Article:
Part of my honours project consists of visualising network bandwidth utilisation on a node/edge graph.
Basic information visualisation techniques can be used to make simple, effective and communicative network edge graphics. Current network packages that produce such graphs, from what I have seen, do not attempt to communicate very much information through graph edges.
Lets go through a quick process of making an effective edge.
Say that we have two nodes A and B.
A simple way of showing that both A and B are connected to each other in each direction would be a double sided arrow between the two.
Lets change the arrows so that they face towards each other and converge in the middle of the two connected nodes.
So far this just indicates a bidirectional link between the two network devices A and B. Let us use the basic idea that wired networks are essentially just a series of tubes.
Connect both A and B with an empty pipe and a divider in the middle. Then draw arrow heads along the respective pipe sections to show the percentage of the total bandwidth that is currently in use.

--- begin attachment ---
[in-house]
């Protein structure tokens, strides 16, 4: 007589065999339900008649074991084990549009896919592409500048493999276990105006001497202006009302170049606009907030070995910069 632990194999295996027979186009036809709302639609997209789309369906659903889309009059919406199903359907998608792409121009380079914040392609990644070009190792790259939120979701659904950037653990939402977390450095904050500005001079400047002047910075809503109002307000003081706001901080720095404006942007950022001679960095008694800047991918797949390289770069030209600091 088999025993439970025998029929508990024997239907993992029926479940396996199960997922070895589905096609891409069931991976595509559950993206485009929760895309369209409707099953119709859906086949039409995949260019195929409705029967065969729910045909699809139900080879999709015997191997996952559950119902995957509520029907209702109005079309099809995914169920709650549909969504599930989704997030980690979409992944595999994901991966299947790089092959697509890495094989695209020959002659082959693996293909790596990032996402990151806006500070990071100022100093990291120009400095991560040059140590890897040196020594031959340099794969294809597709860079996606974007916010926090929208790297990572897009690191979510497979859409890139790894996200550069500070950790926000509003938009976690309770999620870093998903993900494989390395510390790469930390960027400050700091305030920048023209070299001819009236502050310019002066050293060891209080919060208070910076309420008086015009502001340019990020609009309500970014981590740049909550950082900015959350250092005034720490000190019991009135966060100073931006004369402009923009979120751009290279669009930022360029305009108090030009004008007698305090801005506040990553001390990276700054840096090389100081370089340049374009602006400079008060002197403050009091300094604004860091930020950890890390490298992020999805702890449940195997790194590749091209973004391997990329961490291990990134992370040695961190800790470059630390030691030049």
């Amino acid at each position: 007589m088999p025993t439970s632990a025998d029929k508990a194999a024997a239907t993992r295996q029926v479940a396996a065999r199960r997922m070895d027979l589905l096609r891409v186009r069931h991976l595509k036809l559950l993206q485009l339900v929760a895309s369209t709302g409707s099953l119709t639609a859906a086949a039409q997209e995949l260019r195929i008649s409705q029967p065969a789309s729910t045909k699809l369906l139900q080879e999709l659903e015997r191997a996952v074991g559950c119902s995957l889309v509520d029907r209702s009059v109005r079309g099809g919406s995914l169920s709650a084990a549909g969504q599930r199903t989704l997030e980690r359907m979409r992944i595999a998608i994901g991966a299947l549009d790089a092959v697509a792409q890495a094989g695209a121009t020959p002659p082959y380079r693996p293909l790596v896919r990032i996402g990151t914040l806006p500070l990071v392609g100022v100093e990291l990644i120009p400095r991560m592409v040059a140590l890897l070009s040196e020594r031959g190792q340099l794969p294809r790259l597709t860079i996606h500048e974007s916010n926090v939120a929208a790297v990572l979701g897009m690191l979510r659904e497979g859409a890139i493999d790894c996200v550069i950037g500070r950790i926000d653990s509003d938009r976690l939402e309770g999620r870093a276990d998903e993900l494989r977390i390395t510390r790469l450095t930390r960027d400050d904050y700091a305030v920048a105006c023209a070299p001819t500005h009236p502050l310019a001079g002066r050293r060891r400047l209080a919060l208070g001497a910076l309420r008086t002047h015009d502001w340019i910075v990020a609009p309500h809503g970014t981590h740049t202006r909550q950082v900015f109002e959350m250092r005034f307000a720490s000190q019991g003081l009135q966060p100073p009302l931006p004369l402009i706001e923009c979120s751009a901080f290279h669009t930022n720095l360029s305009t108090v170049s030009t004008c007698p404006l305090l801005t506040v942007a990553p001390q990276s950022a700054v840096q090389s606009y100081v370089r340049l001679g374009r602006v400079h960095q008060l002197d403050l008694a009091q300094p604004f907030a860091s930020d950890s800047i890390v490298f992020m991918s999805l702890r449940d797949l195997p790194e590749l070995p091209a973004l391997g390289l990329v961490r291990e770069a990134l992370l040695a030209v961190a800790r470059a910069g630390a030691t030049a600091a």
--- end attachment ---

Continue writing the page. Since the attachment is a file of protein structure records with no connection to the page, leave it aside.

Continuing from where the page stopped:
This is using the length of the line to indicate the percentage utilisation which is a quantitative variable. The use of length is effective for human recognition of quantitative values. The length clearly shows that about half of the A->B link’s bandwidth is currently in use.
We are not making use of the vertical dimension. Make the height adjust according to the total bandwidth available on a link. For example 100Mbit, 1Gbit, 10Gbit etc.
Again, line thickness is effective for displaying quantitative values. It is obvious that the link A->B has about twice the bandwidth as B->A.
You may have noticed that up to this point I have been avoiding the use of colour for bandwidth quantities. Colour is actually one of the most least useful means for visualising quantitative variables. However it is effective for categorical variables.
Lets say for example that green is good, yellow is intermediate and red is a bad network state. These categories are shown well by adding the respective colours to arrows within the pipe sections. Alternatively the pipe section colours could indicate these network states.
Putting all of this together, we get as our final product: